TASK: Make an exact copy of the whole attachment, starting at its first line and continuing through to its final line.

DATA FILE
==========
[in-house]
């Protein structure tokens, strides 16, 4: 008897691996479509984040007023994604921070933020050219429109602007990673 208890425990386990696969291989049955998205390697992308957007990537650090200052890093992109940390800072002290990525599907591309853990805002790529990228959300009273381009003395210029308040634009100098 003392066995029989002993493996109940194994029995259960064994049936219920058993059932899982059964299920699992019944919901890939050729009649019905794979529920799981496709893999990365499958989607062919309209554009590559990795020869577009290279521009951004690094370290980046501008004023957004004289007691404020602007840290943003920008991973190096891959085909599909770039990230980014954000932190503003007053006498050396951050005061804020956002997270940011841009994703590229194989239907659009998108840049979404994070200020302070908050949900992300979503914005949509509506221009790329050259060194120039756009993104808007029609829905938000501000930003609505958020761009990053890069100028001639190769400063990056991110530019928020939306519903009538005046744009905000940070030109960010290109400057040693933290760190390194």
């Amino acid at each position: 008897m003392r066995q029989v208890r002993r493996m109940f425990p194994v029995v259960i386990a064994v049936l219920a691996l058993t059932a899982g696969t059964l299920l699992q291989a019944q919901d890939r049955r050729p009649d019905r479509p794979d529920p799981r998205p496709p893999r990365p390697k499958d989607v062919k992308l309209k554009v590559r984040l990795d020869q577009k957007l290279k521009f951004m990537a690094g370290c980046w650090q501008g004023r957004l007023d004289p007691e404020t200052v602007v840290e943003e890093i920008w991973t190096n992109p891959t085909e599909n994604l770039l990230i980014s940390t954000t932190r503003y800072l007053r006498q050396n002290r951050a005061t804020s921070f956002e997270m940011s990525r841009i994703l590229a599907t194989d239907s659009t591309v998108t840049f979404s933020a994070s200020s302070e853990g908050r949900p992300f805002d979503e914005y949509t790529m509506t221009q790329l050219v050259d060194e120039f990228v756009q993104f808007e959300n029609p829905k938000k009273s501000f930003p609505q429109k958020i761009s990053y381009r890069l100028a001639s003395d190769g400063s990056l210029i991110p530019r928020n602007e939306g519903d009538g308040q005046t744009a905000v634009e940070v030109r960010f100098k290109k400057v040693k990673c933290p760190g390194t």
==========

[in-house]
């Protein structure tokens, strides 16, 4: 008897691996479509984040007023994604921070933020050219429109602007990673 208890425990386990696969291989049955998205390697992308957007990537650090200052890093992109940390800072002290990525599907591309853990805002790529990228959300009273381009003395210029308040634009100098 003392066995029989002993493996109940194994029995259960064994049936219920058993059932899982059964299920699992019944919901890939050729009649019905794979529920799981496709893999990365499958989607062919309209554009590559990795020869577009290279521009951004690094370290980046501008004023957004004289007691404020602007840290943003920008991973190096891959085909599909770039990230980014954000932190503003007053006498050396951050005061804020956002997270940011841009994703590229194989239907659009998108840049979404994070200020302070908050949900992300979503914005949509509506221009790329050259060194120039756009993104808007029609829905938000501000930003609505958020761009990053890069100028001639190769400063990056991110530019928020939306519903009538005046744009905000940070030109960010290109400057040693933290760190390194």
């Amino acid at each position: 008897m003392r066995q029989v208890r002993r493996m109940f425990p194994v029995v259960i386990a064994v049936l219920a691996l058993t059932a899982g696969t059964l299920l699992q291989a019944q919901d890939r049955r050729p009649d019905r479509p794979d529920p799981r998205p496709p893999r990365p390697k499958d989607v062919k992308l309209k554009v590559r984040l990795d020869q577009k957007l290279k521009f951004m990537a690094g370290c980046w650090q501008g004023r957004l007023d004289p007691e404020t200052v602007v840290e943003e890093i920008w991973t190096n992109p891959t085909e599909n994604l770039l990230i980014s940390t954000t932190r503003y800072l007053r006498q050396n002290r951050a005061t804020s921070f956002e997270m940011s990525r841009i994703l590229a599907t194989d239907s659009t591309v998108t840049f979404s933020a994070s200020s302070e853990g908050r949900p992300f805002d979503e914005y949509t790529m509506t221009q790329l050219v050259d060194e120039f990228v756009q993104f808007e959300n029609p829905k938000k009273s501000f930003p609505q429109k958020i761009s990053y381009r890069l100028a001639s003395d190769g400063s990056l210029i991110p530019r928020n602007e939306g519903d009538g308040q005046t744009a905000v634009e940070v030109r960010f100098k290109k400057v040693k990673c933290p760190g390194t």